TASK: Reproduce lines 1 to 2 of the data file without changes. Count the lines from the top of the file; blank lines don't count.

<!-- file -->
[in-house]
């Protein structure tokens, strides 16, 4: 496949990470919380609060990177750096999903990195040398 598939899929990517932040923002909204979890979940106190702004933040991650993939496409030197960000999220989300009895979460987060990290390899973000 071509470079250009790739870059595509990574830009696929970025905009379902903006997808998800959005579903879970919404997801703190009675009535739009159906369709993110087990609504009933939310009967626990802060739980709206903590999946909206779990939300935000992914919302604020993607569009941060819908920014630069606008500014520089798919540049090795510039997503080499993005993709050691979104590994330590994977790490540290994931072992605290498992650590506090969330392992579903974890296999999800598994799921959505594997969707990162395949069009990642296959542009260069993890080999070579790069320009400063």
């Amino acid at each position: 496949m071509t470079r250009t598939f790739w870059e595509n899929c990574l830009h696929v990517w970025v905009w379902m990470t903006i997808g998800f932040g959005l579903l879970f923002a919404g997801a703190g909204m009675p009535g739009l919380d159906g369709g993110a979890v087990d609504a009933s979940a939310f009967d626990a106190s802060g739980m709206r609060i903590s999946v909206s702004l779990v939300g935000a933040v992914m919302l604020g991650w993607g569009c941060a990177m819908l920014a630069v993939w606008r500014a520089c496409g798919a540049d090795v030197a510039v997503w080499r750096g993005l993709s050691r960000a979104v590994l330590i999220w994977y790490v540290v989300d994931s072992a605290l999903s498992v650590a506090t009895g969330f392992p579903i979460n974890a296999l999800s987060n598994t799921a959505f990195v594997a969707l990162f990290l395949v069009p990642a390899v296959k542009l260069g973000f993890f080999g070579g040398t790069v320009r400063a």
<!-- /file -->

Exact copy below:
[in-house]
């Protein structure tokens, strides 16, 4: 496949990470919380609060990177750096999903990195040398 598939899929990517932040923002909204979890979940106190702004933040991650993939496409030197960000999220989300009895979460987060990290390899973000 071509470079250009790739870059595509990574830009696929970025905009379902903006997808998800959005579903879970919404997801703190009675009535739009159906369709993110087990609504009933939310009967626990802060739980709206903590999946909206779990939300935000992914919302604020993607569009941060819908920014630069606008500014520089798919540049090795510039997503080499993005993709050691979104590994330590994977790490540290994931072992605290498992650590506090969330392992579903974890296999999800598994799921959505594997969707990162395949069009990642296959542009260069993890080999070579790069320009400063």